“Love Letters” is a national campaign, supported by Google, to uplift the voices of young people who have an incarcerated parent. On Mother’s Day and Father’s Day, we are asking many of the 2.7 million children in the United States who have at least one parent incarcerated to share letters they have written to their mother and father. During this time, let’s remember our parents behind bars and the devastating human cost of mass incarceration. Please join us in supporting organizations that keep parents connected to their children.”
This past Mother’s Day, we shared #LoveLetters, a partnership among nonprofits to give the children of incarcerated parents a chance to have their voices heard. Today, in celebration of Father’s Day, you can watch Love Letters for incarcerated fathers. This work is part our continued commitment to raising awareness about racial justice, and to bearing witness to the human costs of mass incarceration.
The costs of mass incarceration have disproportionately affected the lives of Black men. From 1980 to 2007, about one in three of the 25.4 million adults arrested for drugs was African-American. And if that current trend continues, one in three Black boys born today can expect to spend time in prison during his lifetime. All in all, we’re now at a point where there are more African-American men incarcerated in the U.S. than the total prison populations of India, Argentina, Canada, Lebanon, Germany, Finland, Israel and England combined.
Many of these men are also fathers—and their children have suffered greatly. The loss of a father to incarceration adversely affects children’s educational, social and emotional well-being, even decades later. Children with an incarcerated parent are three times more likely to have behavioral problems or depression, and at least twice as likely to suffer from learning disabilities, ADD/ADHD, and anxiety.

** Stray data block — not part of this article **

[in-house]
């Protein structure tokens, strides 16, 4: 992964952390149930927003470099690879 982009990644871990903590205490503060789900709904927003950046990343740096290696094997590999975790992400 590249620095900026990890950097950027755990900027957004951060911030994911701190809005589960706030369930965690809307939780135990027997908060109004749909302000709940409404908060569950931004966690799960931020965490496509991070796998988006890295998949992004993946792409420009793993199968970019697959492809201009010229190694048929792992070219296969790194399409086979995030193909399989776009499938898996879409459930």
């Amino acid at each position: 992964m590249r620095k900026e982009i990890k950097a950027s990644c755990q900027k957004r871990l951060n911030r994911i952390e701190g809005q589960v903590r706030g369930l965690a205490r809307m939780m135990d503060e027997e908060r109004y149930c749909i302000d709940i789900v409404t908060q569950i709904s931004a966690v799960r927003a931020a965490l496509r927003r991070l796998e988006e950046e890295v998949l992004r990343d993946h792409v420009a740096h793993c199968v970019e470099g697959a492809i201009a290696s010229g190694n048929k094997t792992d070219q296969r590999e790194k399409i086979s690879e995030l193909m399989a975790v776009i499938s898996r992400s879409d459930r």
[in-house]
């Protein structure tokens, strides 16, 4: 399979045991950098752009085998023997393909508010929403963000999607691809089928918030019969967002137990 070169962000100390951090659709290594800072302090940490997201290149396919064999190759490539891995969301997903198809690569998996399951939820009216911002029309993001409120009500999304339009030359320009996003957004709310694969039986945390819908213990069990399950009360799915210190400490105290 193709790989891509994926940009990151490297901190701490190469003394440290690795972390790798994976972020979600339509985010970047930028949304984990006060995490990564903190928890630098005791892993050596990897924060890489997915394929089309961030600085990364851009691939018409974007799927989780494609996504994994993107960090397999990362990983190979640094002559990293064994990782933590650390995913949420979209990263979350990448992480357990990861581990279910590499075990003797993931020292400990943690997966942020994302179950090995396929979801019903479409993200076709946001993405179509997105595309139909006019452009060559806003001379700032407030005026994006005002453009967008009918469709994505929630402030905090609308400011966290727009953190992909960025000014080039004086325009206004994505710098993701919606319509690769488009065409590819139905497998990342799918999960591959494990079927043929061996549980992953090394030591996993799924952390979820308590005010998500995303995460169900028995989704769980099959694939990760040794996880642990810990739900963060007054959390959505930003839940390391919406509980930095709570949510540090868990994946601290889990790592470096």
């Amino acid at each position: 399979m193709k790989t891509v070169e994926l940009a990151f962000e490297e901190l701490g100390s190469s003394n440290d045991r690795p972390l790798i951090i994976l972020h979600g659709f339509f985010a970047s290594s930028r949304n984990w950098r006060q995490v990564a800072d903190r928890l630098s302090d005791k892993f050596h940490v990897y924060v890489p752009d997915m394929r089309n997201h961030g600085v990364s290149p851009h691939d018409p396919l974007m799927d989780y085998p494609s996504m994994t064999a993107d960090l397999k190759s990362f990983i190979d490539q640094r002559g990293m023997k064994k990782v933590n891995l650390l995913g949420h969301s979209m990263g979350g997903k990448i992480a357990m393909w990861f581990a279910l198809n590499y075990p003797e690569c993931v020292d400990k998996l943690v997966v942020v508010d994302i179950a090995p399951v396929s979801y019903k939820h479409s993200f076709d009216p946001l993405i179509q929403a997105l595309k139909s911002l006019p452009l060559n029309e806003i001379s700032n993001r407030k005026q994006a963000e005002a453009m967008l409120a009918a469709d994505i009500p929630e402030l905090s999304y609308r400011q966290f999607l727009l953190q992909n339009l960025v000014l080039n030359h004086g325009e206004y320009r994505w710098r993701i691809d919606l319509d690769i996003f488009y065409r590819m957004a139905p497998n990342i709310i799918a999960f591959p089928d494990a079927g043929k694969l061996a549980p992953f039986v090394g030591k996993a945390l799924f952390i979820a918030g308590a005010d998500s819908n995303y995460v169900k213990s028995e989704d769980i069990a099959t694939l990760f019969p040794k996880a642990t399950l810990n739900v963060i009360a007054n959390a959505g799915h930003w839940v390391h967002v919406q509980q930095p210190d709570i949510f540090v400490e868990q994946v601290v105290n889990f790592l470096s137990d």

This is what Love Letters conveys: the hurt of the children left behind—and the need for a child to connect with their parent on the other side of the prison walls. So for Father’s Day, we worked with the NGOs Pops the Club and Place4Grace to encourage children and youth in California to share their love letters to their fathers behind bars. We’re also working with the California Department of Corrections to share the video with fathers behind bars throughout the state.
I hope that you’ll watch the video and see firsthand the impact of mass incarceration on children and families. As David Drummond, our Vice President of Corporate Development, Alphabet, powerfully remarked during a criminal justice forum we held at Google New York this week, “At Google, we like disruption and if there is a system worth disrupting, it’s the criminal justice system.”
If you want to learn about criminal justice reform legislation that is now going through Congress, visit sentencingproject.org, vera.org, or brennancenter.org. And join the conversation with #LoveLetters on social media.
Posted by Malika Saada Saar, Public Policy and Government Relations Senior Counsel – Civil and Human Rights.
We Like: Kids Read #LoveLetters to Incarcerated Dads was originally published on stuffflypeoplelike.com